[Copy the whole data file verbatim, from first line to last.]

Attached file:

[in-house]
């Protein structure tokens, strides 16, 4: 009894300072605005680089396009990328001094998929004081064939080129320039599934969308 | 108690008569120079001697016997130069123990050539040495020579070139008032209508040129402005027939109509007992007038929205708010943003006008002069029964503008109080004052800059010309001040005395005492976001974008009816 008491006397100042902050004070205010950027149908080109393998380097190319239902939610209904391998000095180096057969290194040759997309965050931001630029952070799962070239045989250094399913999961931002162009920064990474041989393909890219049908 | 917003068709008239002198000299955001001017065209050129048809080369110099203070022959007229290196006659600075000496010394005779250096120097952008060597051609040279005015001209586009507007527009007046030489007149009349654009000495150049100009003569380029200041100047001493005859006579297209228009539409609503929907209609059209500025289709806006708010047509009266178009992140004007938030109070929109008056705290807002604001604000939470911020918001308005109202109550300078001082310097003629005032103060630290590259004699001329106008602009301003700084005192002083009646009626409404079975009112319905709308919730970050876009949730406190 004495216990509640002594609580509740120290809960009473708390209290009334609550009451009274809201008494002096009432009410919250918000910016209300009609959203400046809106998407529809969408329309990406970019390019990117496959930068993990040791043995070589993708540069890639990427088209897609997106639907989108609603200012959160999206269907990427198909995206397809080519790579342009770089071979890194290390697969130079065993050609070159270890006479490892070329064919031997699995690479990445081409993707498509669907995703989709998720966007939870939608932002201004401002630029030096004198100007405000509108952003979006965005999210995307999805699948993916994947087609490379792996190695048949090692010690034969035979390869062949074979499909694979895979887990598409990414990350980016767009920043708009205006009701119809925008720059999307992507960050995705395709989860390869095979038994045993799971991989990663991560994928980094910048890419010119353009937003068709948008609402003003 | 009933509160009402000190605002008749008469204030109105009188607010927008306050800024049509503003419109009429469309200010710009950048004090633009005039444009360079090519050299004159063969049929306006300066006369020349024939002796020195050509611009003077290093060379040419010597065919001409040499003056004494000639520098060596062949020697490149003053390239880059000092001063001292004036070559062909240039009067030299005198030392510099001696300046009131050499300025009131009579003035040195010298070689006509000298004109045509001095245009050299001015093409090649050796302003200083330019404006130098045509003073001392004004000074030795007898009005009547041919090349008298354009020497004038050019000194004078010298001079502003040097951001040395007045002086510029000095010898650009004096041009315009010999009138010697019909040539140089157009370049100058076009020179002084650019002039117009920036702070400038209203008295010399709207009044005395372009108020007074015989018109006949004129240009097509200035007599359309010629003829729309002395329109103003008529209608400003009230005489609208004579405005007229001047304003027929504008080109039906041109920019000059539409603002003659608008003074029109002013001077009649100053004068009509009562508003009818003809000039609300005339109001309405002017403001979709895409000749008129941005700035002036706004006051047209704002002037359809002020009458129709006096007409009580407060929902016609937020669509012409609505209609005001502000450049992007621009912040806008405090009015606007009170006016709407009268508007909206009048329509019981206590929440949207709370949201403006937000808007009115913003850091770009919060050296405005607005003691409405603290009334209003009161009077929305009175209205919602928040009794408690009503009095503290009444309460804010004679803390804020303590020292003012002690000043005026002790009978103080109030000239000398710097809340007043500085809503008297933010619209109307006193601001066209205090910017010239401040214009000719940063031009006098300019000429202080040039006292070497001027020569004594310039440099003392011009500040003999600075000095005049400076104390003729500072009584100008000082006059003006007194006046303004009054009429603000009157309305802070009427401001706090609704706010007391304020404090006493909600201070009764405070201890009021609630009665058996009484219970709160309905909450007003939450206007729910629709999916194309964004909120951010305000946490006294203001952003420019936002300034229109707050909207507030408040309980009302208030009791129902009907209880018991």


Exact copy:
[in-house]
């Protein structure tokens, strides 16, 4: 009894300072605005680089396009990328001094998929004081064939080129320039599934969308 | 108690008569120079001697016997130069123990050539040495020579070139008032209508040129402005027939109509007992007038929205708010943003006008002069029964503008109080004052800059010309001040005395005492976001974008009816 008491006397100042902050004070205010950027149908080109393998380097190319239902939610209904391998000095180096057969290194040759997309965050931001630029952070799962070239045989250094399913999961931002162009920064990474041989393909890219049908 | 917003068709008239002198000299955001001017065209050129048809080369110099203070022959007229290196006659600075000496010394005779250096120097952008060597051609040279005015001209586009507007527009007046030489007149009349654009000495150049100009003569380029200041100047001493005859006579297209228009539409609503929907209609059209500025289709806006708010047509009266178009992140004007938030109070929109008056705290807002604001604000939470911020918001308005109202109550300078001082310097003629005032103060630290590259004699001329106008602009301003700084005192002083009646009626409404079975009112319905709308919730970050876009949730406190 004495216990509640002594609580509740120290809960009473708390209290009334609550009451009274809201008494002096009432009410919250918000910016209300009609959203400046809106998407529809969408329309990406970019390019990117496959930068993990040791043995070589993708540069890639990427088209897609997106639907989108609603200012959160999206269907990427198909995206397809080519790579342009770089071979890194290390697969130079065993050609070159270890006479490892070329064919031997699995690479990445081409993707498509669907995703989709998720966007939870939608932002201004401002630029030096004198100007405000509108952003979006965005999210995307999805699948993916994947087609490379792996190695048949090692010690034969035979390869062949074979499909694979895979887990598409990414990350980016767009920043708009205006009701119809925008720059999307992507960050995705395709989860390869095979038994045993799971991989990663991560994928980094910048890419010119353009937003068709948008609402003003 | 009933509160009402000190605002008749008469204030109105009188607010927008306050800024049509503003419109009429469309200010710009950048004090633009005039444009360079090519050299004159063969049929306006300066006369020349024939002796020195050509611009003077290093060379040419010597065919001409040499003056004494000639520098060596062949020697490149003053390239880059000092001063001292004036070559062909240039009067030299005198030392510099001696300046009131050499300025009131009579003035040195010298070689006509000298004109045509001095245009050299001015093409090649050796302003200083330019404006130098045509003073001392004004000074030795007898009005009547041919090349008298354009020497004038050019000194004078010298001079502003040097951001040395007045002086510029000095010898650009004096041009315009010999009138010697019909040539140089157009370049100058076009020179002084650019002039117009920036702070400038209203008295010399709207009044005395372009108020007074015989018109006949004129240009097509200035007599359309010629003829729309002395329109103003008529209608400003009230005489609208004579405005007229001047304003027929504008080109039906041109920019000059539409603002003659608008003074029109002013001077009649100053004068009509009562508003009818003809000039609300005339109001309405002017403001979709895409000749008129941005700035002036706004006051047209704002002037359809002020009458129709006096007409009580407060929902016609937020669509012409609505209609005001502000450049992007621009912040806008405090009015606007009170006016709407009268508007909206009048329509019981206590929440949207709370949201403006937000808007009115913003850091770009919060050296405005607005003691409405603290009334209003009161009077929305009175209205919602928040009794408690009503009095503290009444309460804010004679803390804020303590020292003012002690000043005026002790009978103080109030000239000398710097809340007043500085809503008297933010619209109307006193601001066209205090910017010239401040214009000719940063031009006098300019000429202080040039006292070497001027020569004594310039440099003392011009500040003999600075000095005049400076104390003729500072009584100008000082006059003006007194006046303004009054009429603000009157309305802070009427401001706090609704706010007391304020404090006493909600201070009764405070201890009021609630009665058996009484219970709160309905909450007003939450206007729910629709999916194309964004909120951010305000946490006294203001952003420019936002300034229109707050909207507030408040309980009302208030009791129902009907209880018991």